Army Chief, NSA and Foreign Secretary make a secret trip to Bhutan as China flexes its muscle in Doklam
NEW DELHI: Army Chief General Bipin Rawat, Foreign Secretary Vijay Gokhale and National Security Adviser Ajit Doval made a quick and discreet visit to Bhutan in early February where they held extensive talks with the Bhutanese leadership on several key and strategic issues.
India is worried after an intelligence report warned that China’s People’s Liberation Army (PLA) has been patrolling the areas which are held by the Royal Bhutan Army, say sources.
Besides intrusive patrolling, the PLA is also believed to have held armed patrol in the areas held by Royal Bhutan Army at Lhariong, Sarithang, Sinchulumpa and Pangka La. The PLA is actively conducting reconnaissance sorties by fighter jets and helicopters over these areas and also in North Doklam.
The PLA is consolidating its force in Doklam, where India and China were engaged in a 73-day-long standoff from June 16, 2017 after the Indian side stopped construction of a road at the disputed Doklam tri-junction by the Chinese army.
In conjunction with the field defences constructed in North Doklam, the PLA has erected nearly 25 small to medium size tents alongside open communication trenches in the area of Doka La Spur. A PLA observation post with China flag has also been seen in the area.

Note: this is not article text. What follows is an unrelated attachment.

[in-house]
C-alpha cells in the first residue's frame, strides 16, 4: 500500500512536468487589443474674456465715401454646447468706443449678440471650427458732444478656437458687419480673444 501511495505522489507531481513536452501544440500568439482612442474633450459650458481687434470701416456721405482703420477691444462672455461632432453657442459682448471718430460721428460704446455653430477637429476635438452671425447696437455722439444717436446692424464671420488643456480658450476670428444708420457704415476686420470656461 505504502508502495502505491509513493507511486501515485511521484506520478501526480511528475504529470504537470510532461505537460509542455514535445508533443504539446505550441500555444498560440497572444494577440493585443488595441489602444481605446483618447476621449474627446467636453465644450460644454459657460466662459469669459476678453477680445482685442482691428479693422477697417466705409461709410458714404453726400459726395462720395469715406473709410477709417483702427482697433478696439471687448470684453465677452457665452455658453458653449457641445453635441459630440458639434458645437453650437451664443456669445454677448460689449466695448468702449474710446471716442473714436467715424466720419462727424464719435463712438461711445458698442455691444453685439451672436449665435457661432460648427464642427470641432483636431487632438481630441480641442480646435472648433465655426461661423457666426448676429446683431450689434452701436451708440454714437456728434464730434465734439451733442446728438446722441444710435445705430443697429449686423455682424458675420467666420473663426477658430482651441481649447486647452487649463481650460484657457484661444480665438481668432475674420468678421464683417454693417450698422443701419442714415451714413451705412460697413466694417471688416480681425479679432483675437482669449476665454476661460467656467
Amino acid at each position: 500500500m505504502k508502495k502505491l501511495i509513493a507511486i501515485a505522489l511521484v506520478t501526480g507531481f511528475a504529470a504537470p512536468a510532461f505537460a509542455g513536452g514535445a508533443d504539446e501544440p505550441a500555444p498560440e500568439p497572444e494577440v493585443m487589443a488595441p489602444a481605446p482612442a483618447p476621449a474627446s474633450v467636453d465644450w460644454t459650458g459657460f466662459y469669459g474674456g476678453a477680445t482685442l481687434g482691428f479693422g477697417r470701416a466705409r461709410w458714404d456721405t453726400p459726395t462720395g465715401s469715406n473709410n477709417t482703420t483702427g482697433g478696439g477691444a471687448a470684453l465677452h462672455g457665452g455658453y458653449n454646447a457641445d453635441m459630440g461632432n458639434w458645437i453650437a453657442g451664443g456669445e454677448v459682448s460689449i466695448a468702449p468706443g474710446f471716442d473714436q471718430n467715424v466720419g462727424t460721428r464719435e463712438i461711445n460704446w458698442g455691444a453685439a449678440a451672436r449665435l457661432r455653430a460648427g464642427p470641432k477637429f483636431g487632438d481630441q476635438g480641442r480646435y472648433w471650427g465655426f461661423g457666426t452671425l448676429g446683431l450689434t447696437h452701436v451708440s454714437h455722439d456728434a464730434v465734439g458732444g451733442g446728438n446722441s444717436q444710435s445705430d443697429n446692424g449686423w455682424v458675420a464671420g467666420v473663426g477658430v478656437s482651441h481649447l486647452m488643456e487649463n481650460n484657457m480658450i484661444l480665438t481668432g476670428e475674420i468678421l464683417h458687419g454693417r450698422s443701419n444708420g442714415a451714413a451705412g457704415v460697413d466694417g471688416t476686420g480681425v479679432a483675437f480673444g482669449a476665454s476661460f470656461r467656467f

In the secret meeting held between the Indian and Bhutanese leadership, the situation in Doklam and Chinese forces building defence infrastructure around the plateau were discussed. The two sides are believed to have also reviewed bilateral security and defence cooperation with a focus on China’s increasing military posturing and infrastructure development around the Doklam plateau.
The focus of the meeting was also on how to further strengthen defence and security cooperation between the two countries.
The visit by General Rawat, Doval and Gokhale was the first by top Indian officials from India to Bhutan after the Doklam standoff, and was kept under wraps by the Bhutanese and Indian sides. It comes days after Prime Minister Narendra Modi held talks with his Bhutanese counterpart Tshering Tobgay on the sidelines of an investors’ summit in Guwahati.
The Bhutanese side reportedly apprised the Indians of the status of boundary talks between Bhutan and China and emphasised that Thimphu wants peace in the Doklam tri-junction.
China and Bhutan are engaged in talks over the resolution of the Doklam dispute in the area. India has argued that it has a say in the issue, especially in the backdrop of a 2012 agreement between special representatives of the two countries, that have till now held 20 rounds of talks.
Bhutan has no diplomatic ties with China. As a close friend and neighbour, Bhutan enjoys diplomatic and military support from India.
This was General Rawat’s second visit to Bhutan in the last nine months. He has been calling for adequate focus by India on its nearly 4,000 km-long border with China. Last month, he had said the time had come for the country to shift its focus from the western to the northern frontier.
The Indian Army has also been strengthening the presence of its troops in certain key sectors along the Sino-India border besides enhancing border infrastructure. Rawat had visited Bhutan in April last year, while the then Foreign Secretary S Jaishankar had travelled there in October last. In November last, Bhutanese King Jigme Khesar Namgyel Wangchuck had visited India.